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Sensing an urgent need to climb the technology tree amid intense competition from its ASEAN neighbors and other Asian countries, Malaysia has unveiled a series of initiatives to expand investment and attract more advanced manufacturing activity.

January 28, 2010

4 Min Read
Malaysia seeks advanced 
manufacturing role

Sensing an urgent need to climb the technology tree amid intense competition from its ASEAN neighbors and other Asian countries, Malaysia has unveiled a series of initiatives to expand investment and attract more advanced manufacturing activity.

High on the list of moves made is the East Coast Economic Region (ECER) located along the relatively underdeveloped eastern shore of peninsular Malaysia. The initiative’s objective is to create 560,000 new jobs via cumulative investment of around $35.5 billion through 2020. A fair proportion of this investment will be in manufacturing, and plastics processing is not missing out.

Natural gas resources in the area attracted raw material suppliers to the region even before ECER was mooted, and already polyethylene, PVC, acrylic, polyacetal, polyester, and PBT are available locally from Malaysian and global suppliers such as joint venture Toray BASF (Kuantan), Japan’s Polyplastics (Tokyo), and Eastman Chemical (Kingsport, TN).


Kertih Polymer Park targets investments globally.

Next on the agenda is further development of the Kertih Polymer Park. Phase I of the park spans an area of 90 hectares, with Phase II set to occupy another 50 hectares. Eventually, the developers are targeting revenue of approximately $600 million and creating 7000 jobs at the park. Investing companies can enjoy incentives such as a 10-year income tax exemption, and Mohd Fadzil Abdul Latif, branding manager at park developer ECER Development Council, says, “Processors from all over the world can enjoy these benefits. We welcome any investment from abroad.” Further, processors will not be without technical support, with leading local resin supplier Petronas (Kuala Lumpur) locating an R&D and technology center within the park.

One of the first investors in the park was Malaysian wire and cable producer Hi Essence Cable (Puchong), which has invested around $25 million in a manufacturing facility. Latenfield Pipe Industries, meanwhile, has ploughed close to $12 million into its PVC pipe processing operation there, while FMD Polypipes Industry is spending $6 million on its pipe extrusion operation.

ECER also plans to develop the Pekan Automotive Industrial Park, positioning it as a manufacturing, assembly, and R&D hub. Around $1.2 billion in investment is targeted. Malaysia recently partially liberalized its automotive sector. It now allows 100% foreign ownership and offers a 10-year tax break, training and research grants, and excise duty exemption for assemblers and manufacturers of hybrid and electric vehicles and components. The luxury vehicle segment has also been liberalized.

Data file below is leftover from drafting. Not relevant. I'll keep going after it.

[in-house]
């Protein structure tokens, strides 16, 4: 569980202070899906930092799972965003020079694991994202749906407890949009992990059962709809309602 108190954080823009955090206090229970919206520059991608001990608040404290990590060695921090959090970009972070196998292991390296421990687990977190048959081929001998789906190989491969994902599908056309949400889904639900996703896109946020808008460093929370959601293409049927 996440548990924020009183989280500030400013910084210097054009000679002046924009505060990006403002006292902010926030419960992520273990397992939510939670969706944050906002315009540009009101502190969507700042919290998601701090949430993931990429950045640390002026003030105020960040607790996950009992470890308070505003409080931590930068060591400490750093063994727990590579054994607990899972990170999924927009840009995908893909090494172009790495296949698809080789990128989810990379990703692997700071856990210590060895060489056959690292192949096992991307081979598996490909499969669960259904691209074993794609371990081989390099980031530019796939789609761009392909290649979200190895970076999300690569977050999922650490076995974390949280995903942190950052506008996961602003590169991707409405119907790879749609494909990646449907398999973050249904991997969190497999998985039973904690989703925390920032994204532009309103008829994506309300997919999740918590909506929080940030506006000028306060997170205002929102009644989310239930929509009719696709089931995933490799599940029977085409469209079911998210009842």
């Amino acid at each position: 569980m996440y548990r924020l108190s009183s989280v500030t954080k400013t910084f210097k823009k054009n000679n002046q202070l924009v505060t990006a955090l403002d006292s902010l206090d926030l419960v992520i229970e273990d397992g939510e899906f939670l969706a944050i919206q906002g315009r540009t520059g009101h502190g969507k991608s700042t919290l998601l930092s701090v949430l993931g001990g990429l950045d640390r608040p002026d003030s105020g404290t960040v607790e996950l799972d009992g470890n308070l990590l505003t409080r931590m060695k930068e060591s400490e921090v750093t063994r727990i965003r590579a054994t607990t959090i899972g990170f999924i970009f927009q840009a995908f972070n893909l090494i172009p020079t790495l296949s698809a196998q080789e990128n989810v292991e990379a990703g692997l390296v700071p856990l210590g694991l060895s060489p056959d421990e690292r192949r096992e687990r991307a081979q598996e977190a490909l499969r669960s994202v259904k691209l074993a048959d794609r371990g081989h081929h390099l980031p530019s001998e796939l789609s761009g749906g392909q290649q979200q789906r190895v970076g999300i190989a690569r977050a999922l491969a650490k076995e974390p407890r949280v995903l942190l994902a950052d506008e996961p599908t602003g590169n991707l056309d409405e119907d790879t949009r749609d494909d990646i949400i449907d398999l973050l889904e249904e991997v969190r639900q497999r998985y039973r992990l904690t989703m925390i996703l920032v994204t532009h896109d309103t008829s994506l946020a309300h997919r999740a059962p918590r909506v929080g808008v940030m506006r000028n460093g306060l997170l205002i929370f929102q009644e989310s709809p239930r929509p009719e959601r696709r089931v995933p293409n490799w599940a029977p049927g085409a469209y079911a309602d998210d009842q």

Malaysia is also aggressively developing South Johor’s Iskandar zone, which is home to various manufacturing and petrochemicals activities. The government expects it to create 800,000 jobs and attract around $100 billion in investment over 25 years. Key economic activities currently found in the zone include general manufacturing, chemicals and chemical products. Besides development of manufacturing, investment in infrastructure there is set to boost demand for plastics processing.

Local electronics expertise
Electronics also remains a strong component of Malaysia’s manufacturing sector, contributing significantly to the country’s manufacturing output (30%), exports (56%), and employment (29%). “There is still a lot of commitment to the electronic and electrical industry in Malaysia,” says Tan Wee Ming, managing director of processor Prestige Dynamics Industries (Penang). “While we are in fact a quite mature industry, we can handle sophisticated production and fast turnarounds with our expertise built up over many years that may not be possible in China.” In Tan’s view, Malaysia can provide low volumes, speed, and high technology, while China is better suited to high volumes.

Prestige Dynamics is also a strong player in the power tool segment, where its particular forté is two-shot molding of housings. “We work together with one of our key customers to develop tooling,” says Tan. Not resting on its laurels though, Prestige Dynamics is increasing its role in the medical segment, which currently accounts for 10% of turnover.

For example, the processor currently ships around 200 oxygen dispenser housings per month to a medical device manufacturer in Europe. “We can compete with local [European] molders because we can build the tool for half the price,” says Tan. Prestige is also leveraging its two-shot molding prowess in the medical sector, but standards are much more stringent than electronics or power tools. “You have to guarantee 20 years of color stability, for example,” says Tan. His company, and others in the country, say they welcome the challenges. —Stephen Moore

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